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John MacKintosh
Chapter II - The Romance of Business


 "Seest thou a man diligent in his business? he shall stand before kings."—Solomon (Prov. XXII., 29).

A sack of sugar, a tub of butter and a few pastries ; these were the capital with which in the year 1890, John Mackintosh began the litde business which grew under his hand to worldwide dimensions.

The pastry-cook's shop in King Cross Lane was opened a few days after his marriage, and from the first his young wife proved to be a true helpmate for him. All their small joint savings were put into this venture. Even the luxury of a short honeymoon, which they had cherished, had to be postponed, and the few days between their wedding and the opening of the business were spent in purchasing a few extra items of stock with the remainder of their available cash.

Mr. Mackintosh's business life may be divided into three periods there were the opening five years, during which success was secured at once and quick progress made. Then followed the period of fifteen years when he had to work hard with practically no profits, a time when several of his employees were receiving higher remuneration than he was making for himself. This was the period in which the business was firmly established on a sound basis. Afterwards came the last period of about ten years, when real permanent success and affluence were secured. Unfortunately, he was not permitted to enjoy for long the sweets of prosperity, for he worked to the last day of his life.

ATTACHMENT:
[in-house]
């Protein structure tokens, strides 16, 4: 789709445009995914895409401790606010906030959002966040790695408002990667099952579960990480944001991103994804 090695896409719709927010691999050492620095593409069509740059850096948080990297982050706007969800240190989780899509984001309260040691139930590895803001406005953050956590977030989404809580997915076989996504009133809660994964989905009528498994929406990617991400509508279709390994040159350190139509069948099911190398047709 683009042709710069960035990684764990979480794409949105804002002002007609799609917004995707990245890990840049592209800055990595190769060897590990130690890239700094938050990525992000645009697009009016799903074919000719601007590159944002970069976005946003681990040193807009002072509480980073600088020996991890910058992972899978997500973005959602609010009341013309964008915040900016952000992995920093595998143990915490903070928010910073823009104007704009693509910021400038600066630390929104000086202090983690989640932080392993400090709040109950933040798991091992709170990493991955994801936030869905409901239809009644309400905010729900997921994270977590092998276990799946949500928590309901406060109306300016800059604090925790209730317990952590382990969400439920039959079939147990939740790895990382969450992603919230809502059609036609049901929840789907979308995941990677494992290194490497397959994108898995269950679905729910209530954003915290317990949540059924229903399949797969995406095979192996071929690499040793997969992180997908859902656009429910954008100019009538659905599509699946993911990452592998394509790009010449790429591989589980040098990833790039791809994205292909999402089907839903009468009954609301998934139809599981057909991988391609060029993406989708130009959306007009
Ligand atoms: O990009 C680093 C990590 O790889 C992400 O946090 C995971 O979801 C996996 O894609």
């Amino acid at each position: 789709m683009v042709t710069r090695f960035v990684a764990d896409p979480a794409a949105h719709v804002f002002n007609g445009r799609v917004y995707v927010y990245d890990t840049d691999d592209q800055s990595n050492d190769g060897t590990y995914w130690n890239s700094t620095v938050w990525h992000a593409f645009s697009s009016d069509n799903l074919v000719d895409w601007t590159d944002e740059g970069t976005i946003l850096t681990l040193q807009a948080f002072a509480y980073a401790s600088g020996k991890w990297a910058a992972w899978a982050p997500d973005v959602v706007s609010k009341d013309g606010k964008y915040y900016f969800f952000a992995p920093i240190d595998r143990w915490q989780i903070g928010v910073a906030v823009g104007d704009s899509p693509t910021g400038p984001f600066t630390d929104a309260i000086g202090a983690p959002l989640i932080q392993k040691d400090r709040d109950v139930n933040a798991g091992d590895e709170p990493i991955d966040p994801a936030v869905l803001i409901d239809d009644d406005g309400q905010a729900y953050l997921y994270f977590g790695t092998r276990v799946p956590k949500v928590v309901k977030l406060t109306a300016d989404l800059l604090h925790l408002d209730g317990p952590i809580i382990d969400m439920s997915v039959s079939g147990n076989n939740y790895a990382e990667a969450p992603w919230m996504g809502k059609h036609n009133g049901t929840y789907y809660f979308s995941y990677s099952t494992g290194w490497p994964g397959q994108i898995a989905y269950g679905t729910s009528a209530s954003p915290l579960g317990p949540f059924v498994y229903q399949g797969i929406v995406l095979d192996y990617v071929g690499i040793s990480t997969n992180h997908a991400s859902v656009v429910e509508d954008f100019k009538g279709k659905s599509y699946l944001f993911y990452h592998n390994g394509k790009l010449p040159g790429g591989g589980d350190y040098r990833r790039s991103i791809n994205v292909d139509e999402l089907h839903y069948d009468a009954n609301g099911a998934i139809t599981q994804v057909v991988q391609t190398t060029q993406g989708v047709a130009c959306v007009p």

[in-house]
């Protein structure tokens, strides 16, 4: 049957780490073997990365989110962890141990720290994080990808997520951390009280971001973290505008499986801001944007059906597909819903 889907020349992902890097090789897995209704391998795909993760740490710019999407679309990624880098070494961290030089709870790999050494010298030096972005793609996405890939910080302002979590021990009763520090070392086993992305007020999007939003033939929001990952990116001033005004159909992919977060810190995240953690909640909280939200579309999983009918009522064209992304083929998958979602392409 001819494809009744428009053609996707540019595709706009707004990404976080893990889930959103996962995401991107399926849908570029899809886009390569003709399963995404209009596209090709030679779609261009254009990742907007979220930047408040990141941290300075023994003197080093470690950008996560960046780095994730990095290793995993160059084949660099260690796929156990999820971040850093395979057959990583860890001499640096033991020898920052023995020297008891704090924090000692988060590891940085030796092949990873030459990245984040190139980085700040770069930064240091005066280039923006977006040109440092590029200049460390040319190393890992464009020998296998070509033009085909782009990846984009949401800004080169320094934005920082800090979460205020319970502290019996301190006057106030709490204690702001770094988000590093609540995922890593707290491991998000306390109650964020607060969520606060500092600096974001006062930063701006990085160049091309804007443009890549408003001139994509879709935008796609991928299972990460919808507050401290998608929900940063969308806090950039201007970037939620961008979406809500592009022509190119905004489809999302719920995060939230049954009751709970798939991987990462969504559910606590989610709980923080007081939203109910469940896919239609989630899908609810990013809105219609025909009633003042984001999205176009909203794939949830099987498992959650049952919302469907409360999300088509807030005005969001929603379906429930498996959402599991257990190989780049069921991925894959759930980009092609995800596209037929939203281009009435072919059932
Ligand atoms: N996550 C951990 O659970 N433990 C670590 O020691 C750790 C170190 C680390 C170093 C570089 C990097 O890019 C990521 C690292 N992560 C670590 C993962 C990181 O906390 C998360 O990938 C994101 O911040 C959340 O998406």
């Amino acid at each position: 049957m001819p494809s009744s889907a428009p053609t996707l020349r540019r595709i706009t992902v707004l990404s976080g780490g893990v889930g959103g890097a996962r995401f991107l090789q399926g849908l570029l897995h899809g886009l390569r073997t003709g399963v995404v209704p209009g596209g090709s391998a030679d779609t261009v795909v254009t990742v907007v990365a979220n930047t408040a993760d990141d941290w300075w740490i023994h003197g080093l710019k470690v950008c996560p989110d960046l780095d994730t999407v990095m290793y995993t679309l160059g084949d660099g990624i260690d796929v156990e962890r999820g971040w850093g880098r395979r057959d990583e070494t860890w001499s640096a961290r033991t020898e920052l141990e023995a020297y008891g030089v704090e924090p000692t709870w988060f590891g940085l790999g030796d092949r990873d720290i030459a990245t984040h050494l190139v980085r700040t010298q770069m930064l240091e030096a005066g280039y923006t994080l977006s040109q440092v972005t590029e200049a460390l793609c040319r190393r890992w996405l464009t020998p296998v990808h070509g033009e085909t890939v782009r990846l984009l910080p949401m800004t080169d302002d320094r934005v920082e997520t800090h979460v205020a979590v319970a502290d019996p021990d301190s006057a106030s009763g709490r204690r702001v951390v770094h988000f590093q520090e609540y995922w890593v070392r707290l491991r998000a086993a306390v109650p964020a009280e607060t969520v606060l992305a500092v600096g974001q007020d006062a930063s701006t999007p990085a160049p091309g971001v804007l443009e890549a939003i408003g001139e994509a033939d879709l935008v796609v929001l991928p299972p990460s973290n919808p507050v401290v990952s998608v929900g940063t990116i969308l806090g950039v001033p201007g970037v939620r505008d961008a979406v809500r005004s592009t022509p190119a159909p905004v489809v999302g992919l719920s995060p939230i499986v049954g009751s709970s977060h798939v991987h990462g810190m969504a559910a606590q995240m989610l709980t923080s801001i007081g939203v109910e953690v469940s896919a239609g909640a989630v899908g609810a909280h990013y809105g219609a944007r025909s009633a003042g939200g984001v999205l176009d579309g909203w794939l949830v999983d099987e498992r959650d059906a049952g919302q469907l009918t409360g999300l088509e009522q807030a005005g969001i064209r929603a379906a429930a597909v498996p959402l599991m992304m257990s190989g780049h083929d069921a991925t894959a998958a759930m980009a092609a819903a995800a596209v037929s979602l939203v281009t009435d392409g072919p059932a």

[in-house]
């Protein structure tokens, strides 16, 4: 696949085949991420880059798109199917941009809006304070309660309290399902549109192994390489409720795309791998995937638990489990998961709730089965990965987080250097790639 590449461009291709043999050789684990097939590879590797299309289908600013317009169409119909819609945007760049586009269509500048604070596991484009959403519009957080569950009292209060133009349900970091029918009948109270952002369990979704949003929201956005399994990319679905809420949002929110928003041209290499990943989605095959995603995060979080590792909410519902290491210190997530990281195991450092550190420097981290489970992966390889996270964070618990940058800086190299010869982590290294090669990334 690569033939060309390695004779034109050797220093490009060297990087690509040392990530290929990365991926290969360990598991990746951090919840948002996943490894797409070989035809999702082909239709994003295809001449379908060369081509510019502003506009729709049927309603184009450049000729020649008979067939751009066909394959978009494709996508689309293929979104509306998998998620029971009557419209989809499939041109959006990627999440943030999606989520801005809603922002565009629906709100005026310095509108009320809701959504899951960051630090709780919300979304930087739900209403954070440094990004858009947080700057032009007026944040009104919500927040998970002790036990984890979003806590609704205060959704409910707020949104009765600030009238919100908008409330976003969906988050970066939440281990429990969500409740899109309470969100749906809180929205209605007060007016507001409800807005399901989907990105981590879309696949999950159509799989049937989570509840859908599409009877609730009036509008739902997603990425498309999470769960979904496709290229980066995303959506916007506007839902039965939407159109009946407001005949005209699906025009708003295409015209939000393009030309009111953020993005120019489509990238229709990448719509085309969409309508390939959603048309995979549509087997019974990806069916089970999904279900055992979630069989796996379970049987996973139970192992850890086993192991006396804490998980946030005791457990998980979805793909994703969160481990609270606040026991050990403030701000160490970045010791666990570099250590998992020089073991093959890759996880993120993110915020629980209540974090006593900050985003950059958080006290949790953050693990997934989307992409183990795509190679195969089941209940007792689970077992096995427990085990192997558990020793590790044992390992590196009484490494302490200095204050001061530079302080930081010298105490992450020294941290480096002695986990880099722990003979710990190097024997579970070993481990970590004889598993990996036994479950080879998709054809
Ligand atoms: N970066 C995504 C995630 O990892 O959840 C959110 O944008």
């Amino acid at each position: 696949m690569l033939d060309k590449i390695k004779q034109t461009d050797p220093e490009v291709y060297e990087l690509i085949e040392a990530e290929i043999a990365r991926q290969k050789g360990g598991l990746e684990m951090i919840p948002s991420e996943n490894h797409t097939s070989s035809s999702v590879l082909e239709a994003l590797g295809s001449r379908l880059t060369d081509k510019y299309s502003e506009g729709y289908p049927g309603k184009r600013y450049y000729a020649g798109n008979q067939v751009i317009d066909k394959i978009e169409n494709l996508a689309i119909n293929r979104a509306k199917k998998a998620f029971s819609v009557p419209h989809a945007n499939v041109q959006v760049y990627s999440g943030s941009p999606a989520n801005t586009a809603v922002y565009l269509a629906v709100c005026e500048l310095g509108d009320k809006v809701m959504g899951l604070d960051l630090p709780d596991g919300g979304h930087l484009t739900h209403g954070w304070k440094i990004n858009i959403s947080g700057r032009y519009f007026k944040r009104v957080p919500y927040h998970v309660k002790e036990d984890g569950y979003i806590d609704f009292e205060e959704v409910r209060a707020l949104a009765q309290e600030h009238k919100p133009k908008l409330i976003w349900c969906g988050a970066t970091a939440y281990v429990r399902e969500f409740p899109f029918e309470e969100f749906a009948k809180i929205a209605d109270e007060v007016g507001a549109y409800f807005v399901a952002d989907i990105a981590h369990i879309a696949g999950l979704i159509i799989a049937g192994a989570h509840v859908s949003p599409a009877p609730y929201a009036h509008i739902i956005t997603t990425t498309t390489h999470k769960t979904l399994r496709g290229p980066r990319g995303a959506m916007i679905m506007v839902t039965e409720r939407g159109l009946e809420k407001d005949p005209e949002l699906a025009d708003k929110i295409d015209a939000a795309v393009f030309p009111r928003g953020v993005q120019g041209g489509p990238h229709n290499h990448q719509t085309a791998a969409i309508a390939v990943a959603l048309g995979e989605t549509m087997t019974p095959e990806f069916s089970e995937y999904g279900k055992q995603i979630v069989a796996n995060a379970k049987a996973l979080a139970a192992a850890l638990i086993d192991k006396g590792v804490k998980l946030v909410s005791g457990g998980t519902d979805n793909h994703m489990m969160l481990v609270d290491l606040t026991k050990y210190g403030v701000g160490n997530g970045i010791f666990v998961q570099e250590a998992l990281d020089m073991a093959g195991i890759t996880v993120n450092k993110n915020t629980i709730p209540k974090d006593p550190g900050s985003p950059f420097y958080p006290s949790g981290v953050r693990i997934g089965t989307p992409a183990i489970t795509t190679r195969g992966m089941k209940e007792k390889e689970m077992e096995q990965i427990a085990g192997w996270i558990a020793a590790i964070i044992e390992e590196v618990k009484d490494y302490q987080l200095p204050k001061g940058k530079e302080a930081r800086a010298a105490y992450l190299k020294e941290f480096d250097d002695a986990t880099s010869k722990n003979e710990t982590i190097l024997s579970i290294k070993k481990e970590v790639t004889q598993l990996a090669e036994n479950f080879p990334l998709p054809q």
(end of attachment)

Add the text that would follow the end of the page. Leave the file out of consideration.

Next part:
With characteristic business thoroughness, Mr. Mackintosh kept a careful and extensive diary recording his vast business experience. These records are full of practical information and suggestions of real value to business men.

The romantic story of the business told by its founder :-

"The rise and progress of any business of repute," wrote Mr. Mackintosh, "is of great interest to many people, and it is because we know this that we have decided to tell to our millions of customers and others the history of 'Mackintosh's Toffee.' The founder of the business, whose name it bears, opened his first retail shop in Halifax, Yorkshire, thirty years ago. From the opening day this shop attracted customers, the aim of the owner being to offer only articles extra specially good in an establishment spotlessly clean.